Robert R. Bliss
Smallest collection month comes in $46 million below benchmark due to higher than forecast tax refunds and smaller than forecast sales and corporate tax collections
Revenue Commissioner Navjeet K. Bal today announced that preliminary revenue collections for February 2011 totaled $933 million, down $70 million or 7.0 percent from a year ago and $46 million below the February benchmark, largely due to higher than forecast income tax refunds and weaker than expected sales and corporate tax collections.
It was expected that the February revenues would be less than a year ago. The 2011 benchmark corresponding to the FY11 revenue estimate upwardly revised on January 18 to $19.784 billion had projected a $24 million decrease in February revenues, partly attributable to an estimated shift of $75 million to $85 million in withholding tax revenues from February to January of this year as well as the loss of an estimated $7 million to $8 million due to the elimination of the sales tax on alcoholic beverages.
FY11 year-to-date tax collections total $12.581 billion, up $1.021 billion or 8.8 percent from a year ago and are now $19 million below the revised year-to-date benchmark.
February is historically the smallest net tax collection month of the fiscal year as there are no quarterly or annual payments due. February is also the month in which refunds start to accumulate as taxpayers submit their returns for the prior tax year. As a result, collections are driven mostly by withholding and sales tax revenues.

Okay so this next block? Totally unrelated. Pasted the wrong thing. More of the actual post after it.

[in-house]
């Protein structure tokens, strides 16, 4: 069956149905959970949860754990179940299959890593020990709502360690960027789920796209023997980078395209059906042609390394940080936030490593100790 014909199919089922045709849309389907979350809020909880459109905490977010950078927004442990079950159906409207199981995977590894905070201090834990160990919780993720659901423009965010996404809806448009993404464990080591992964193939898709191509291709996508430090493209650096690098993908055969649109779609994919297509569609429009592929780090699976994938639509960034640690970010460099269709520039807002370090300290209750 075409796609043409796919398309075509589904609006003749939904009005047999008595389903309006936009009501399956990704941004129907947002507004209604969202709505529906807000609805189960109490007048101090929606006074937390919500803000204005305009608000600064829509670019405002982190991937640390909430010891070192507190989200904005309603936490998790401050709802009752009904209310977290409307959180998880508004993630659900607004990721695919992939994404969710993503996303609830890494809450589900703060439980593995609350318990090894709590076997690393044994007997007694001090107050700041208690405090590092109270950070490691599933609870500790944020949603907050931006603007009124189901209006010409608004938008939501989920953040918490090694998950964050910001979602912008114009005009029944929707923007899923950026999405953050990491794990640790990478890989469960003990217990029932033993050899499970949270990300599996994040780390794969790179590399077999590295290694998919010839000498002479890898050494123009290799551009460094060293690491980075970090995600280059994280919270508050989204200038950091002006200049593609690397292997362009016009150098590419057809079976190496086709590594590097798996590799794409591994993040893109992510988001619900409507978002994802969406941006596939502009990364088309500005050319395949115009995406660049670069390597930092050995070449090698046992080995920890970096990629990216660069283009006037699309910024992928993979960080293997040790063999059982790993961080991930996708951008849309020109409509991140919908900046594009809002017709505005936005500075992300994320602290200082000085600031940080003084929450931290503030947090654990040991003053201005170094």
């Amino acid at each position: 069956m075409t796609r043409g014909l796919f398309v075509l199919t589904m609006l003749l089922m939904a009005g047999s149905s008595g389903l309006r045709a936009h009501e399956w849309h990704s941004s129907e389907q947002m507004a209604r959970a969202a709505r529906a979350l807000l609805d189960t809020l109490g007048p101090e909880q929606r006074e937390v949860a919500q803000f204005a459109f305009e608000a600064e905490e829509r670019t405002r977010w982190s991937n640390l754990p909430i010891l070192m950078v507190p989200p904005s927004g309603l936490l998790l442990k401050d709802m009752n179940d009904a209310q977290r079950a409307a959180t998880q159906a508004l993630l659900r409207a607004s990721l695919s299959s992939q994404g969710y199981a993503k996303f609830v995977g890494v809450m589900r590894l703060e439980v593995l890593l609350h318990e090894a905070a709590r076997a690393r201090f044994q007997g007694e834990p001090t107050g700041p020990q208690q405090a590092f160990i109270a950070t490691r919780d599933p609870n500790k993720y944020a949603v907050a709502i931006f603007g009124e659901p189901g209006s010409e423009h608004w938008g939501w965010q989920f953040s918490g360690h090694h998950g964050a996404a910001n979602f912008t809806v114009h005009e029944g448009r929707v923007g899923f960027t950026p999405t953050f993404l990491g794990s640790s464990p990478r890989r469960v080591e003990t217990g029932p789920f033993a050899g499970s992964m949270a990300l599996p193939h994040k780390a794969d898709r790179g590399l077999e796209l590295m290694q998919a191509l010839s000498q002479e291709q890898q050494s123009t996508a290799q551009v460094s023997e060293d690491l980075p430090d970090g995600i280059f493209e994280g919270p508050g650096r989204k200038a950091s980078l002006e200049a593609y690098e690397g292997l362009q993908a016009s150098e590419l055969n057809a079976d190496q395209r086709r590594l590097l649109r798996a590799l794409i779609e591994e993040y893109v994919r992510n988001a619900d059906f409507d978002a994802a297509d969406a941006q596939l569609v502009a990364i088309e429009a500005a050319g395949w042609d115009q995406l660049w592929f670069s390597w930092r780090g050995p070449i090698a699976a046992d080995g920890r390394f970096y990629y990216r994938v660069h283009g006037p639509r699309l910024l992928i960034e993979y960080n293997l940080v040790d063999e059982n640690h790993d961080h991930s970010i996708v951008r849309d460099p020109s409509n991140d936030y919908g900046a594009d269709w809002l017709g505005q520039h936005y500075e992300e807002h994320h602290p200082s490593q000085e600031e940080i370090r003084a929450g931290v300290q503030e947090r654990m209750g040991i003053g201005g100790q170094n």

"Income tax withholding collections performed better than forecast, but refunds, which were slow in January, picked up considerably in February," Bal said. "Sales tax collections dropped due to the impact of the repeal of the sales tax on alcohol and the wintry weather that pushed down retail sales tax collections for the month."
The February withholding collection totaled $742 million, down $19 million or 2.5 percent, but was $18 million above benchmark. Income tax refunds totaled $379 million, up $35 million or 10.2 percent from a year ago, $37 million above benchmark as DOR processed more refunds this February than a year ago.
Bal said it was possible that many January filers had waited until February to file their state tax returns, as the IRS had delayed processing federal tax returns with itemized deductions until mid-February, as the Service needed additional time to implement tax law changes that were enacted in late 2010.
Sales tax collections totaled $344 million, down $1 million or 0.2 percent, $7 million below benchmark. However, on a baseline basis, factoring in the impact of the loss of the sales tax on alcohol, sales tax collections rose 2.8 percent. Sales tax collections reflect retail activity from January, a month in which winter storms affected retail traffic and forced some stores to close.
February is a small month for corporate/business tax collections, but the collection of $24 million was down $34 million from a year ago and $39 million below benchmark.